Engineers Devise New Process To Improve Energy Efficiency of Ethanol Production
Carnegie Mellon University chemical engineers have devised a new process that can improve the efficiency of ethanol production, a major component in making biofuels a significant part of the US energy supply.
Carnegie Mellon researchers have used advanced process-design methods combined with mathematical-optimization techniques to reduce the operating costs of corn-based bio-ethanol plants by more than 60 percent.
The key to the Carnegie Mellon strategy involves redesigning the distillation process by using a multicolumn system together with a network for energy recovery that ultimately reduces the consumption of steam, a major energy component in the production of corn-based ethanol.
"This new design reduces the manufacturing cost for producing ethanol by 11 percent, from $1.61 a gallon to $1.43 a gallon," said Chemical Engineering Professor Ignacio E. Grossmann, who completed the research with graduate students Ramkumar Karuppiah, Andreas Peschel and Mariano Martin. "This research is also an important step in making the production of ethanol more energy efficient and economical."
For a long time, corn-based ethanol was considered a questionable energy resource. Today, 46 percent of the nation's gasoline contains some percentage of ethanol. And demand is driven by a federal mandate that 5 percent of the nation's gasoline supply - roughly 7.5 billion gallons - contain some ethanol by 2012.
Corn is most often used to produce ethanol, but it can also be made from grains, sugar beets, potato and beverage wastes, and switchgrass.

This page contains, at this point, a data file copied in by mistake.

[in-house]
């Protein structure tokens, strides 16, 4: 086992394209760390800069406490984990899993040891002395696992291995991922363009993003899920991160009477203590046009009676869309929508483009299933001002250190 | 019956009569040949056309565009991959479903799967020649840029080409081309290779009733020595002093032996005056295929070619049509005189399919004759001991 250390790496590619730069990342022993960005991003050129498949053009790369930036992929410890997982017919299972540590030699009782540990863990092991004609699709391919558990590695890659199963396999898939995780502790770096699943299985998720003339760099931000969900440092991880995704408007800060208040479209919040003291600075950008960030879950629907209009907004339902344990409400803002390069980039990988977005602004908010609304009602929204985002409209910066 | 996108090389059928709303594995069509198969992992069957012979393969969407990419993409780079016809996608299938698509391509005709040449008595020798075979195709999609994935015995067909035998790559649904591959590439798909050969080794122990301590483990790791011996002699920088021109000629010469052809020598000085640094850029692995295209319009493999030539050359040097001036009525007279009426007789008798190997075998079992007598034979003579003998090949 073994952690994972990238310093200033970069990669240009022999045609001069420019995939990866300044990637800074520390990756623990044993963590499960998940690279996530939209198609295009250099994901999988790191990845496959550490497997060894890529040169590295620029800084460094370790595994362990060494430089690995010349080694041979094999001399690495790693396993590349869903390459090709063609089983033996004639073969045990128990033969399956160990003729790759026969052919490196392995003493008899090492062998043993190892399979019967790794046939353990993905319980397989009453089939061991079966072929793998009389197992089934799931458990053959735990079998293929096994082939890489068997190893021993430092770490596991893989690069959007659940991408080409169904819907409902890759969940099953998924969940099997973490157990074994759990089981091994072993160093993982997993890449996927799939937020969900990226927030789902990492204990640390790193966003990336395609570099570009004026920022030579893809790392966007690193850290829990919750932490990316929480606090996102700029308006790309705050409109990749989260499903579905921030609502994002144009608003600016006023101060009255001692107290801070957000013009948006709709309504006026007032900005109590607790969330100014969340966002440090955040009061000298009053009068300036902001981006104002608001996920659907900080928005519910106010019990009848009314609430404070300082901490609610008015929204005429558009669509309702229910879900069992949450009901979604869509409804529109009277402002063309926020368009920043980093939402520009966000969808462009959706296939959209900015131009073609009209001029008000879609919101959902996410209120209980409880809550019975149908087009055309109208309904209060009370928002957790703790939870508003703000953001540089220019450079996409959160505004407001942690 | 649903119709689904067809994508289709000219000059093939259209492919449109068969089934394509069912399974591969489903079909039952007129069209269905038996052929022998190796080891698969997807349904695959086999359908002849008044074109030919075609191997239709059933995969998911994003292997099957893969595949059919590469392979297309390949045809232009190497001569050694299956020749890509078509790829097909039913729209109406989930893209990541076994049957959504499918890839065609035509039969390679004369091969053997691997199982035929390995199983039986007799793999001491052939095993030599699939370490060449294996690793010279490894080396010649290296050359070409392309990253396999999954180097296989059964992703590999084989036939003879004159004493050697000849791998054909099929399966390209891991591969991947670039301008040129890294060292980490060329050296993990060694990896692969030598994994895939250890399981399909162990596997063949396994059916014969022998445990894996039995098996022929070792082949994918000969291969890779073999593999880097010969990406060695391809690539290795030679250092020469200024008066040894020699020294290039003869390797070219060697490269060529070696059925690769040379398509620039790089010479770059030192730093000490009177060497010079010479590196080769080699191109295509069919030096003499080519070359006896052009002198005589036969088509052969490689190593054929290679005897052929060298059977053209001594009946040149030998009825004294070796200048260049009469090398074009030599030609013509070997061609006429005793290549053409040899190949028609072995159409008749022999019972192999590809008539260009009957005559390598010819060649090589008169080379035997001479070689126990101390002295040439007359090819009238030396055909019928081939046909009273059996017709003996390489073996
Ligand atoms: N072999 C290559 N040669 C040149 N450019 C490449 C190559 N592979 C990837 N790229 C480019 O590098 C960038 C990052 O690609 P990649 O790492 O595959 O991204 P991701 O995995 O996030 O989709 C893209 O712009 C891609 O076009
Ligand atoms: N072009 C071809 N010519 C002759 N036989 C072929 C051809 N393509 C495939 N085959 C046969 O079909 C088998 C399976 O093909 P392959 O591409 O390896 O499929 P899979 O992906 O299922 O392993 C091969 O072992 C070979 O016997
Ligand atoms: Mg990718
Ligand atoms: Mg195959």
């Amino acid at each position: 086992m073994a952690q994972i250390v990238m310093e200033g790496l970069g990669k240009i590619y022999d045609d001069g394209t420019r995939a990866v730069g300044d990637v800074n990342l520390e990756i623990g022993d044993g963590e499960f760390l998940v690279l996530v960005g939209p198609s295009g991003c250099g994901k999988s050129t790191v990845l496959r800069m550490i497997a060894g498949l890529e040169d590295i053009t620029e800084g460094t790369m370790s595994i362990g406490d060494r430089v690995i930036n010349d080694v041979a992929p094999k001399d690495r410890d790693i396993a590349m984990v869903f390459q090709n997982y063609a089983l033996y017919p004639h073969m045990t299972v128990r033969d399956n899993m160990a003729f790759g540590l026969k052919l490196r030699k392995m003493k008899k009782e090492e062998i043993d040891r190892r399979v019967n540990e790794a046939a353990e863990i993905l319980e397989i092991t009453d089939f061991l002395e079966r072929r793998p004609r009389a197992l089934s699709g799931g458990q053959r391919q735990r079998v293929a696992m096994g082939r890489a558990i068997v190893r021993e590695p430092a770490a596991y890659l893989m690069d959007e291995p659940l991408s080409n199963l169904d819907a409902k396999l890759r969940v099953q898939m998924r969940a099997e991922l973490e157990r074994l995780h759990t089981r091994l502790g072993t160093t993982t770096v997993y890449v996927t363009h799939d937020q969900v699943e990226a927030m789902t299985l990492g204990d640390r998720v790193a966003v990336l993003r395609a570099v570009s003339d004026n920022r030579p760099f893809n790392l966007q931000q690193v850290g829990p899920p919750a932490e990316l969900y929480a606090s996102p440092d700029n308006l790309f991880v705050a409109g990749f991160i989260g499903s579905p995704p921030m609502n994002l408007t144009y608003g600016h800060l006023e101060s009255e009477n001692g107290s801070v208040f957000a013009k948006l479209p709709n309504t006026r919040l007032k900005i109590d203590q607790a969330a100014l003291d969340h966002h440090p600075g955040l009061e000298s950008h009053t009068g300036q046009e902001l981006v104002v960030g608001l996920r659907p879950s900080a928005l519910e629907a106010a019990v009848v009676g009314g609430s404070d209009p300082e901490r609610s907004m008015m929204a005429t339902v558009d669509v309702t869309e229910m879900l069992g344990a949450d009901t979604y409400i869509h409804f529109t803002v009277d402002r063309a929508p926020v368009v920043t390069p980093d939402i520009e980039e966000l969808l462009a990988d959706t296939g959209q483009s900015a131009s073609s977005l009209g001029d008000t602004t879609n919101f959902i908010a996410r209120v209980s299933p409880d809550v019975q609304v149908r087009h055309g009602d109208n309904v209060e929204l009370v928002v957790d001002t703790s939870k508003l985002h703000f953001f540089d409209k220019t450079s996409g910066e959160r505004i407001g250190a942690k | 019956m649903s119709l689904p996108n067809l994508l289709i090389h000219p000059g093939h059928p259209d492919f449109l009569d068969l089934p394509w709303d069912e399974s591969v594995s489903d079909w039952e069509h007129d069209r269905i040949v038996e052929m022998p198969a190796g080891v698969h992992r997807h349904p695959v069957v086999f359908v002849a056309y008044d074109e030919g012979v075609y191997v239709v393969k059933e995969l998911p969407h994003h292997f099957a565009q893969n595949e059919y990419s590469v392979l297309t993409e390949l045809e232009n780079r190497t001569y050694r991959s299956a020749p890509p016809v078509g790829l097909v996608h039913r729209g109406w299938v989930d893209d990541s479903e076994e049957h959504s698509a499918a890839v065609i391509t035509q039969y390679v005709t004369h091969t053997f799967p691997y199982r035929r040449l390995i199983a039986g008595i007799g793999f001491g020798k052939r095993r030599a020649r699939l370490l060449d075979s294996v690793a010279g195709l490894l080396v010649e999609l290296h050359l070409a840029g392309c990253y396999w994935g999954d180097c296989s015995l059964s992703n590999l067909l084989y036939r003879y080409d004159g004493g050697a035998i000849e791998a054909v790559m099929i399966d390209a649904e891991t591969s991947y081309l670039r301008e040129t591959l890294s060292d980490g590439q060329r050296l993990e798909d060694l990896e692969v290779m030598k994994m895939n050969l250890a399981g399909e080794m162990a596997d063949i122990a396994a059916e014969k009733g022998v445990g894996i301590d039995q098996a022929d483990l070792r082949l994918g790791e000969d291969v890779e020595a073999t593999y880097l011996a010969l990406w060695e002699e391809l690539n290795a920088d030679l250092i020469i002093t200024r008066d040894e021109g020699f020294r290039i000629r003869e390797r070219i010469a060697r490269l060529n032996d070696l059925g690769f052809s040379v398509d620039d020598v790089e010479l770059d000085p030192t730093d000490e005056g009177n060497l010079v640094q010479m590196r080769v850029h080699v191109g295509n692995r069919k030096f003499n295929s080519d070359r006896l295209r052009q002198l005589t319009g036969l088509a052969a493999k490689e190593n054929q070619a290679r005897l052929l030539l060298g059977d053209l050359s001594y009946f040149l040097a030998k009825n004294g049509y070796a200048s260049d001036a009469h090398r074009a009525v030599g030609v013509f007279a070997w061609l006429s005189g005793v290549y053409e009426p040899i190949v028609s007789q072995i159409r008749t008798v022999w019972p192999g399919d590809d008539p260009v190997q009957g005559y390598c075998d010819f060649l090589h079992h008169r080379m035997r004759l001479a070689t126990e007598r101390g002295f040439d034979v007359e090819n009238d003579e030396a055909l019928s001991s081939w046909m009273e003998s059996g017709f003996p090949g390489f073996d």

The research was conducted through the Chemical Engineering Department's Center of Advanced Process Decision-Making in collaboration with Minneapolis-based Cargill, an international provider of food, agricultural and risk-management services and products.
"As a result of the explosive growth of the U.S. fuel ethanol industry, we decided to collaborate with Professor Grossmann's team to verify how process-synthesis tools could be applied to improve the production of ethanol from corn," said Luca C. Zullo, technical director of Cargill Emissions Reduction Services. "The work done at Carnegie Mellon demonstrated the potential for considerable capital and energy cost savings in the corn-to-ethanol process. We look forward to the time when the tools developed by Carnegie Mellon
researchers will become part of industry's new toolkit for making the process even more economical and sustainable," Zullo said.
In the U.S., ethanol production began in the late 1980s with a handful of plants producing about 170 million gallons. More than 25 years later, the industry has 107 plants that produced more than 5 billion gallons last year.
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